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SEP 20, 2013

Top 5 tips for passing your practical driving test

You can’t wait to pick up your first ever car. Head on long road trips with your friends, drive to work or school and show off your new wheels. But first, you need to pass your test.

You’ve spent weeks and weeks getting ready. Honing your skills behind the wheel and stuffing your mind with road signs, signals, speed limits and so on.

You’ve invested a lot of time and money into getting where you have. You want to get it right first time round.

Well here I’m going to look at some top tips to help ensure that you pass your driving test.

Revision

So you aced your theory. Well done. You shouldn’t forget what you’ve learnt though. Everything in theory needs to be put into practice.

Before you head out for the big test put just as much revision into your theory as before. You’re going to need to be able to take note of road signs, lanes and other things. All of which you would have covered in your test.

Too many people think that they can forget about everything they learnt on paper after their theory test. Make sure you aren’t one of them!

Practice

The best way to ready yourself for your test is to jump in a car and hit the road. By getting plenty of practice in you’re going to be exposed to more and more situations on the road. And if you’ve handled them once, you can handle them again.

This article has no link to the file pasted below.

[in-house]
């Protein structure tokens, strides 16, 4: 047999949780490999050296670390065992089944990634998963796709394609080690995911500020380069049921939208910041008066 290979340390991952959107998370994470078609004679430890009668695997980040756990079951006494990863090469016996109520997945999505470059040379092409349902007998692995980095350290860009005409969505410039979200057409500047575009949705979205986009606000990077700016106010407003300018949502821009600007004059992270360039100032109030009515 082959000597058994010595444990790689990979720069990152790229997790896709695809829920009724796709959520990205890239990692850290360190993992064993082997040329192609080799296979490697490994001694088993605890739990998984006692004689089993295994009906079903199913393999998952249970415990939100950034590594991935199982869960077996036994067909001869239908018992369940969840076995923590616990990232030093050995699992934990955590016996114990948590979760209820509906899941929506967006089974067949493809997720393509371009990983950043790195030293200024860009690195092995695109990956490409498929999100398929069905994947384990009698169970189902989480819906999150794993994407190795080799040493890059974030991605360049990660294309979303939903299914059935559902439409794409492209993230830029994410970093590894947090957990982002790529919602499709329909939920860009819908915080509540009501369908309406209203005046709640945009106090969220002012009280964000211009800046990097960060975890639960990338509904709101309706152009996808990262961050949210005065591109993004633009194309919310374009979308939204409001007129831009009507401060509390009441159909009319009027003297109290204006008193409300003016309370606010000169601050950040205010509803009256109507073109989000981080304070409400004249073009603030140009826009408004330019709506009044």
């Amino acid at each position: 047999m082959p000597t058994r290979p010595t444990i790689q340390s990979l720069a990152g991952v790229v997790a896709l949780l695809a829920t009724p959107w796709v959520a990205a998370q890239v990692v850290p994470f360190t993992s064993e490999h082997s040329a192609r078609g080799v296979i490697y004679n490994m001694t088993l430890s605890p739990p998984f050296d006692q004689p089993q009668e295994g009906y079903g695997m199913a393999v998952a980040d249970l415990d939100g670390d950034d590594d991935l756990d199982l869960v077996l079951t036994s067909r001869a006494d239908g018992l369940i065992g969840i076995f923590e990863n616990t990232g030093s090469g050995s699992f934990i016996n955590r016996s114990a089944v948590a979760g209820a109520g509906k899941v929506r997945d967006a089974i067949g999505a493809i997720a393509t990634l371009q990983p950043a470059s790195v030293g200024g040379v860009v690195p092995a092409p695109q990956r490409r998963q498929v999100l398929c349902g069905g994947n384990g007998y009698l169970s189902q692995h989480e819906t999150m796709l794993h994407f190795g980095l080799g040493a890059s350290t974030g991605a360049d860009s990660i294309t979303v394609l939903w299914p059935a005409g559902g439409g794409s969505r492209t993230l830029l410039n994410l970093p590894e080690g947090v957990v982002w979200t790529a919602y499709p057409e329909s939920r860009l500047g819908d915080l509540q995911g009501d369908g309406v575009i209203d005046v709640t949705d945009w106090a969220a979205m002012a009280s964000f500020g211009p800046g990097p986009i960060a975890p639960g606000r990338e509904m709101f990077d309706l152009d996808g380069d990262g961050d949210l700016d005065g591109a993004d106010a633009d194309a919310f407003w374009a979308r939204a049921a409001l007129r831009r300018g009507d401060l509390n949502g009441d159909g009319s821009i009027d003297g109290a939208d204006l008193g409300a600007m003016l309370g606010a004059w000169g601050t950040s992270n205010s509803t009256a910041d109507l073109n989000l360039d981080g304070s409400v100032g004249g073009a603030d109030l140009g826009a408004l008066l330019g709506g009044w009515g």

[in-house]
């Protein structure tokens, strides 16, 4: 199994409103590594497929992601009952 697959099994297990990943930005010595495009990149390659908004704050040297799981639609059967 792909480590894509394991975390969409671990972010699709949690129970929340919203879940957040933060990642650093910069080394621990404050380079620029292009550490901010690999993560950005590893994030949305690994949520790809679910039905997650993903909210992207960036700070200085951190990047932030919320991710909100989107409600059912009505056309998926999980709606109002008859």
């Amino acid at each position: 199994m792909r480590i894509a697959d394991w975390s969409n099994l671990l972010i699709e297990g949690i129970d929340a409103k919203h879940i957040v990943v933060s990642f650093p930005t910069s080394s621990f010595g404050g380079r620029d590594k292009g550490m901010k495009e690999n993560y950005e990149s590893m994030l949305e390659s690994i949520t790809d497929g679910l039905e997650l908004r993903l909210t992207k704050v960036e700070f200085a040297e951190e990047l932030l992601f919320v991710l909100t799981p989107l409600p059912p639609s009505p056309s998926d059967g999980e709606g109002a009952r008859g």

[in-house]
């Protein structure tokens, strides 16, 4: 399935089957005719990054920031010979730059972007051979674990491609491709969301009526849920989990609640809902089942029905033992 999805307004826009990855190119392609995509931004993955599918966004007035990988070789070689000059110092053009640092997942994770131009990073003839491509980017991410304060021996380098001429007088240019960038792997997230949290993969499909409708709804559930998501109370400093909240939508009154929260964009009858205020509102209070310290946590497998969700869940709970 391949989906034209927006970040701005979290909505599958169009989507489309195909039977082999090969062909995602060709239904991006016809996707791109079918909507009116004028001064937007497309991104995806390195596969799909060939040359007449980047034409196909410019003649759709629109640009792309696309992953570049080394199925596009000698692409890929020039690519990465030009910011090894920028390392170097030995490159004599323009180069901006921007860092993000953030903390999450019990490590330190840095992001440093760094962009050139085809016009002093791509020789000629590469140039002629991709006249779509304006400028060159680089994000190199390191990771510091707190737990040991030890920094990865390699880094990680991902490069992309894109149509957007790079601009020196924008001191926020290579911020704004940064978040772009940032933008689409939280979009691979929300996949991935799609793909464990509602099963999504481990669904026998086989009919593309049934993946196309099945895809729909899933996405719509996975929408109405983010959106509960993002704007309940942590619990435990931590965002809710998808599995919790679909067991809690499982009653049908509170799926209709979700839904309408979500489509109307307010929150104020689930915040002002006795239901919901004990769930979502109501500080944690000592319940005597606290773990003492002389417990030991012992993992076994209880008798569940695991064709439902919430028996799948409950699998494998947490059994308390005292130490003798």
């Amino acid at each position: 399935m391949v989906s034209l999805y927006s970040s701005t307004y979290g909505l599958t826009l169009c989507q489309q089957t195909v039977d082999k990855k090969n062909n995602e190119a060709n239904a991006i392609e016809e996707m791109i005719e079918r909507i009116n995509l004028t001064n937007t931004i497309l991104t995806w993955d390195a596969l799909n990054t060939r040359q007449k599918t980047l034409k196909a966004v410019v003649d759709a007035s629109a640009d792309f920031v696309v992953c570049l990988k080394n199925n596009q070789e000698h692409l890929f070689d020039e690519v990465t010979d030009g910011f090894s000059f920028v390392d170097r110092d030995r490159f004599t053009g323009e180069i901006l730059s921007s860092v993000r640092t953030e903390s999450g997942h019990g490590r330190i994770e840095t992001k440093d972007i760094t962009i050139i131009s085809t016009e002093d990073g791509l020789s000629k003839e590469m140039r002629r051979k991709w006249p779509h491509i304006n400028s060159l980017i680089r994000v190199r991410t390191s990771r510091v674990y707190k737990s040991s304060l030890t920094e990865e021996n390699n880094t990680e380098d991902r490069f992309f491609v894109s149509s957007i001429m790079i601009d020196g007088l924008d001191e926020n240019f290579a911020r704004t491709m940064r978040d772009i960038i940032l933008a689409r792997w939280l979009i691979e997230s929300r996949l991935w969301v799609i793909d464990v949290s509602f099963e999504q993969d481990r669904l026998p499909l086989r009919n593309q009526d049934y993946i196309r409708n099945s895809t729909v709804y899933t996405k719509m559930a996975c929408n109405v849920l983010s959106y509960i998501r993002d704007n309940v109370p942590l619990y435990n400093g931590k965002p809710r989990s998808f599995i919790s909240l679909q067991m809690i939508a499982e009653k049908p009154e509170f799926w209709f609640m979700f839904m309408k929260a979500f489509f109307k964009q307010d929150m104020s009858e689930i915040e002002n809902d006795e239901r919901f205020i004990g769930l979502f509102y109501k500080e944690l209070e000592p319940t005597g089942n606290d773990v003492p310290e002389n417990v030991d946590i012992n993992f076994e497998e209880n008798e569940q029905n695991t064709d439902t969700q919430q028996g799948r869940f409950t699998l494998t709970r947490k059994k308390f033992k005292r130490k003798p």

You should also put plenty of hours into practicing your manoeuvres. 3 point turns, emergency stops, parallel parking. Any of them could pop up on your test. Make sure you’re ready.

Stay calm

Probably the most common reason people fail their test is because they’re overly nervous. When we’re nervous we don’t perform well. Remember to take your time and go through all the procedures you’ve learnt.

Make sure that you get plenty of sleep the night before too!

Test yourself

Don’t just practice in dry conditions. The day of your test is probably going to be the usual wet and windy weather that we all know so well. You must get plenty of practice in these conditions so that you’re prepared.

Don’t be afraid to head out in the snow either! You’re going to have to do it at some point in your life.

Ask for help

Lastly, don’t be afraid to ask for more help. Feeling underprepared (even though you probably aren’t) can bring on those nerves that we talked about. If you feel like you could work a bit more on one manoeuvre, or read up on one aspect of the road ask a friend or family member. Or you could go one better and ask a pro like myself.

‘Failing to prepare is preparing to fail’ as they say. Make sure that you do everything you can to ready yourself! 

Created on 20th September 2013
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